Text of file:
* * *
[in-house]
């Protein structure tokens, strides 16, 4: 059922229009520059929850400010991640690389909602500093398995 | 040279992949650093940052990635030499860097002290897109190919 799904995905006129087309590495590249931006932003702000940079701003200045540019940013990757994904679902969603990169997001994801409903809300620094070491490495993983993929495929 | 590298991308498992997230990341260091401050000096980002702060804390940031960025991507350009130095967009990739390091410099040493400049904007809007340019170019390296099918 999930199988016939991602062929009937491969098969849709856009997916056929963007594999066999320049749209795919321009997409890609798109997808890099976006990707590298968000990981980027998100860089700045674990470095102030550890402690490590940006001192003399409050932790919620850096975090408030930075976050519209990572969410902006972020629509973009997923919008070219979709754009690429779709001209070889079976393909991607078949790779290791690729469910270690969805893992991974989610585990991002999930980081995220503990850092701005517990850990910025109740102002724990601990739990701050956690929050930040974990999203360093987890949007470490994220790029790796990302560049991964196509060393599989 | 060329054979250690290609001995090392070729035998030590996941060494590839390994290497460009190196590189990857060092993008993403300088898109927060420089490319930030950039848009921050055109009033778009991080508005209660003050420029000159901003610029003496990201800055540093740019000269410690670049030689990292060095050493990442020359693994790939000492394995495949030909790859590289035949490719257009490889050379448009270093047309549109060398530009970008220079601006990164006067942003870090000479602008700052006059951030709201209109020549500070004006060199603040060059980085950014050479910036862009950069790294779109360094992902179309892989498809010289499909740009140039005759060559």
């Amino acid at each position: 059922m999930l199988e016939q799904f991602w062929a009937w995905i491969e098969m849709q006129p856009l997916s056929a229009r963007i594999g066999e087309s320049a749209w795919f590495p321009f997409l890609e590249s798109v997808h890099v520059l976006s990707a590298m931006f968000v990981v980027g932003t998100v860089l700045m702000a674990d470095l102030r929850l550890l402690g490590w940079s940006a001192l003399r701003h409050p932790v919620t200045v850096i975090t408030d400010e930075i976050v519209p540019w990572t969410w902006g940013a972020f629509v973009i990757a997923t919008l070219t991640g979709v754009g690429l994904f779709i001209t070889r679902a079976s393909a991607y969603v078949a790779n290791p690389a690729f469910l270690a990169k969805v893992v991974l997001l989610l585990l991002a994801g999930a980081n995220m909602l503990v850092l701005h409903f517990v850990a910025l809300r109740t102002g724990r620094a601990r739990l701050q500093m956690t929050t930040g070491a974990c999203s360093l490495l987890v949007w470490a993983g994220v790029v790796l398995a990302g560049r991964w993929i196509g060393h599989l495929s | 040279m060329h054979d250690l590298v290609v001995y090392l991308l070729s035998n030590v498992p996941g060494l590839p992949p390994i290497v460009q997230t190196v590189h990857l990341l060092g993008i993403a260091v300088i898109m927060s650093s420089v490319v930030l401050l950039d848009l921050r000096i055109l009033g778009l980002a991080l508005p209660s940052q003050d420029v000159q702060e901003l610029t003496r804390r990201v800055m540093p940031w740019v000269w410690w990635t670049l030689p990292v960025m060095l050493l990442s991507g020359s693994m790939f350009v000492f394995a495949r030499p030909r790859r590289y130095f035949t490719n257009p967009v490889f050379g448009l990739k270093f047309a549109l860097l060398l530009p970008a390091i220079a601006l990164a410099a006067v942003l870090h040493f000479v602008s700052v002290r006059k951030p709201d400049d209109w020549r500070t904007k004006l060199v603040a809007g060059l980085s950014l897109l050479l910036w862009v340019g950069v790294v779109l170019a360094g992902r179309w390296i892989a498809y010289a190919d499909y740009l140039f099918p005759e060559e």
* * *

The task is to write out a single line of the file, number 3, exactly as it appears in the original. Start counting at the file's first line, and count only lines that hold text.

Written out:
């Amino acid at each position: 059922m999930l199988e016939q799904f991602w062929a009937w995905i491969e098969m849709q006129p856009l997916s056929a229009r963007i594999g066999e087309s320049a749209w795919f590495p321009f997409l890609e590249s798109v997808h890099v520059l976006s990707a590298m931006f968000v990981v980027g932003t998100v860089l700045m702000a674990d470095l102030r929850l550890l402690g490590w940079s940006a001192l003399r701003h409050p932790v919620t200045v850096i975090t408030d400010e930075i976050v519209p540019w990572t969410w902006g940013a972020f629509v973009i990757a997923t919008l070219t991640g979709v754009g690429l994904f779709i001209t070889r679902a079976s393909a991607y969603v078949a790779n290791p690389a690729f469910l270690a990169k969805v893992v991974l997001l989610l585990l991002a994801g999930a980081n995220m909602l503990v850092l701005h409903f517990v850990a910025l809300r109740t102002g724990r620094a601990r739990l701050q500093m956690t929050t930040g070491a974990c999203s360093l490495l987890v949007w470490a993983g994220v790029v790796l398995a990302g560049r991964w993929i196509g060393h599989l495929s | 040279m060329h054979d250690l590298v290609v001995y090392l991308l070729s035998n030590v498992p996941g060494l590839p992949p390994i290497v460009q997230t190196v590189h990857l990341l060092g993008i993403a260091v300088i898109m927060s650093s420089v490319v930030l401050l950039d848009l921050r000096i055109l009033g778009l980002a991080l508005p209660s940052q003050d420029v000159q702060e901003l610029t003496r804390r990201v800055m540093p940031w740019v000269w410690w990635t670049l030689p990292v960025m060095l050493l990442s991507g020359s693994m790939f350009v000492f394995a495949r030499p030909r790859r590289y130095f035949t490719n257009p967009v490889f050379g448009l990739k270093f047309a549109l860097l060398l530009p970008a390091i220079a601006l990164a410099a006067v942003l870090h040493f000479v602008s700052v002290r006059k951030p709201d400049d209109w020549r500070t904007k004006l060199v603040a809007g060059l980085s950014l897109l050479l910036w862009v340019g950069v790294v779109l170019a360094g992902r179309w390296i892989a498809y010289a190919d499909y740009l140039f099918p005759e060559e």